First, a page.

Identifying Children at Very Low Risk of Clinically Important Blunt Abdominal Injuries

      Study objective

      We derive a prediction rule to identify children at very low risk for intra-abdominal injuries undergoing acute intervention and for whom computed tomography (CT) could be obviated.


      We prospectively enrolled children with blunt torso trauma in 20 emergency departments. We used binary recursive partitioning to create a prediction rule to identify children at very low risk of intra-abdominal injuries undergoing acute intervention (therapeutic laparotomy, angiographic embolization, blood transfusion for abdominal hemorrhage, or intravenous fluid for ≥2 nights for pancreatic/gastrointestinal injuries). We considered only historical and physical examination variables with acceptable interrater reliability.


      We enrolled 12,044 children with a median age of 11.1 years (interquartile range 5.8, 15.1 years). Of the 761 (6.3%) children with intra-abdominal injuries, 203 (26.7%) received acute interventions. The prediction rule consisted of (in descending order of importance) no evidence of abdominal wall trauma or seat belt sign, Glasgow Coma Scale score greater than 13, no abdominal tenderness, no evidence of thoracic wall trauma, no complaints of abdominal pain, no decreased breath sounds, and no vomiting. The rule had a negative predictive value of 5,028 of 5,034 (99.9%; 95% confidence interval [CI] 99.7% to 100%), sensitivity of 197 of 203 (97%; 95% CI 94% to 99%), specificity of 5,028 of 11,841 (42.5%; 95% CI 41.6% to 43.4%), and negative likelihood ratio of 0.07 (95% CI 0.03 to 0.15).


      A prediction rule consisting of 7 patient history and physical examination findings, and without laboratory or ultrasonographic information, identifies children with blunt torso trauma who are at very low risk for intra-abdominal injury undergoing acute intervention. These findings require external validation before implementation.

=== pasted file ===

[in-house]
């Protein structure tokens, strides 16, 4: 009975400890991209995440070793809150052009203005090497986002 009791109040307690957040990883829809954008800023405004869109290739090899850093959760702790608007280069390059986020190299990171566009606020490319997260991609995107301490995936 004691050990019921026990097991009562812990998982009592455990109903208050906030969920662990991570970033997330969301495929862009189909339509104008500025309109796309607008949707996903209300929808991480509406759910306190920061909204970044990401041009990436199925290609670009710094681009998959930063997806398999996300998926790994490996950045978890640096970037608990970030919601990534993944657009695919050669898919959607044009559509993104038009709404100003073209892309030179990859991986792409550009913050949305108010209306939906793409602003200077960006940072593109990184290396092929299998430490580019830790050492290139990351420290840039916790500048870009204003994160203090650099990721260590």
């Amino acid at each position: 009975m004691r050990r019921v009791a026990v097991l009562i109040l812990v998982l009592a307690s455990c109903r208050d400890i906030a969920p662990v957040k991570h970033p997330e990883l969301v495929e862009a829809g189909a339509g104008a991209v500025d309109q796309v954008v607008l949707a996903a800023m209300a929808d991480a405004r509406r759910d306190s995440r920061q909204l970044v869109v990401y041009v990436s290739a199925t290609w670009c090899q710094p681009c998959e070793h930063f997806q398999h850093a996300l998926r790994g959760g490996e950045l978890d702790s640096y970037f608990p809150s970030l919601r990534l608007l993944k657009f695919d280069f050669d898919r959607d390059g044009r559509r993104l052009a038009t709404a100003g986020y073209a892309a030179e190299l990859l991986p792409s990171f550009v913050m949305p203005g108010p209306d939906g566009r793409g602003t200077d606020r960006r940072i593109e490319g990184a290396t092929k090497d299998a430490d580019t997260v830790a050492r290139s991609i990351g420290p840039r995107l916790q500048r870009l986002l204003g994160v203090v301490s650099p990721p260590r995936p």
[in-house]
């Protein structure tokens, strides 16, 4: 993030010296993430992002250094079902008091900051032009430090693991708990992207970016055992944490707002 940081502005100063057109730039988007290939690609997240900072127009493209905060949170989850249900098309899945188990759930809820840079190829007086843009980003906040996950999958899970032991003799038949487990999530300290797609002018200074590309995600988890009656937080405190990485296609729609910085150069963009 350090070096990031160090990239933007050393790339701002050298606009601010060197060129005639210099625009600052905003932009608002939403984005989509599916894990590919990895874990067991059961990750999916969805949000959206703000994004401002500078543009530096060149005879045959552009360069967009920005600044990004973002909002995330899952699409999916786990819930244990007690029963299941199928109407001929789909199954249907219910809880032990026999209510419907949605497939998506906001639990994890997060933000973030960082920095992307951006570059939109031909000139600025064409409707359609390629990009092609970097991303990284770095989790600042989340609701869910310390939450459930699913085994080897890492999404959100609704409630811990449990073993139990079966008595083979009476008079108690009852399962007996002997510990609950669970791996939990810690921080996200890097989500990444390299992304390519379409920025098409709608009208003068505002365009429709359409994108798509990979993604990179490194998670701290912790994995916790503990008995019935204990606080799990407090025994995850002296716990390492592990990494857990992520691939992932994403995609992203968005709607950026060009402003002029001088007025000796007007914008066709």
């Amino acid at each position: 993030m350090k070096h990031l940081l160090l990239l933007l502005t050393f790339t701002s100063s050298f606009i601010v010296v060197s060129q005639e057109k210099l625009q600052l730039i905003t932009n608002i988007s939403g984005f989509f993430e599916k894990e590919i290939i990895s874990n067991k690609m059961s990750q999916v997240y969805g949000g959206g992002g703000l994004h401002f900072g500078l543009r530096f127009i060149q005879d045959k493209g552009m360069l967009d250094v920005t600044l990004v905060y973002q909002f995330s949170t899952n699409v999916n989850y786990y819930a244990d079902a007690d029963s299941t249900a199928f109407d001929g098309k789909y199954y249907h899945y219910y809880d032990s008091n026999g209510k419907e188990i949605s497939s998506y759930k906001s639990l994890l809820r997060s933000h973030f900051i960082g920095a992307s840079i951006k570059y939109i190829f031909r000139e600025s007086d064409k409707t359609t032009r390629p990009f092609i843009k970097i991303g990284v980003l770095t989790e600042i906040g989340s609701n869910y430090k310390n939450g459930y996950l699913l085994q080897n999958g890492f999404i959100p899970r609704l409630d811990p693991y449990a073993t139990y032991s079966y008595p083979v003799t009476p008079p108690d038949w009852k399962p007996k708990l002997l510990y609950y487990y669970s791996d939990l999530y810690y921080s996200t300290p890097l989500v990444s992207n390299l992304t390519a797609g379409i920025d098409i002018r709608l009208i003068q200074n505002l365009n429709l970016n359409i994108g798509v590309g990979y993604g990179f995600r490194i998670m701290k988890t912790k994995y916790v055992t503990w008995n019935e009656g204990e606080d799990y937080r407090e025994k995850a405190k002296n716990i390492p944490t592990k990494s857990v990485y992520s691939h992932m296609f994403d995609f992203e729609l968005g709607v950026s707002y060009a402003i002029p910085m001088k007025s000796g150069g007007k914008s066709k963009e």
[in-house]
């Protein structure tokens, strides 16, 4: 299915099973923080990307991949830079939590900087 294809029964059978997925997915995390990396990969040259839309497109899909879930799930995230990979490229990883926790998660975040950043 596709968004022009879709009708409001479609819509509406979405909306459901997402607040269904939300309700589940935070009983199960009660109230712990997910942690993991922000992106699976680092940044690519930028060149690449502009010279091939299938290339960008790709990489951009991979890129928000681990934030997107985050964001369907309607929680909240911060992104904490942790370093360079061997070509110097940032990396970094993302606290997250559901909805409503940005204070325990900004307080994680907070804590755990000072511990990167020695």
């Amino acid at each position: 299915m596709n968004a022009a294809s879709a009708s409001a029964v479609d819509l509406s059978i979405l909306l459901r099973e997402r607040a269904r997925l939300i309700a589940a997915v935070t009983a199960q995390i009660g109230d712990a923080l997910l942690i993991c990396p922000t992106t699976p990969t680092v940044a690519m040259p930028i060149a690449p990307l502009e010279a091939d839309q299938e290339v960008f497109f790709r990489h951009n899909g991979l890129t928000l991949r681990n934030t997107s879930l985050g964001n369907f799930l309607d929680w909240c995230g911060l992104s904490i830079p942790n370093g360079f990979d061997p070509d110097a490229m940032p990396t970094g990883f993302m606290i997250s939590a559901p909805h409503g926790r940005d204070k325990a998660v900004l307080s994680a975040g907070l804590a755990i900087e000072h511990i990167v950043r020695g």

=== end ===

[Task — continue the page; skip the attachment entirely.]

To read this article in full you will need to make a payment
      ACEP Member Login
      ACEP Members, full access to the journal is a member benefit. Use your society credentials to access all journal content and features.
      One-time access price info
      • For academic or personal research use, select 'Academic and Personal'
      • For corporate R&D use, select 'Corporate R&D Professionals'

      Purchase one-time access:

      Already a print subscriber? Claim online access
      Already an online subscriber? Sign in
      Institutional Access: Sign in to ScienceDirect


        • Heron M.
        Deaths: leading causes for 2007.
        Natl Vital Stat Rep. 2011; 59: 1-95
        • Blackwell C.D.
        • Gorelick M.
        • Holmes J.F.
        • et al.
        Pediatric head trauma: changes in use of computed tomography in emergency departments in the United States over time.
        Ann Emerg Med. 2007; 49: 320-324
        • Broder J.
        • Fordham L.A.
        • Warshauer D.M.
        Increasing utilization of computed tomography in the pediatric emergency department, 2000-2006.
        Emerg Radiol. 2007; 14: 227-232
        • Broder J.
        • Warshauer D.M.
        Increasing utilization of computed tomography in the adult emergency department, 2000-2005.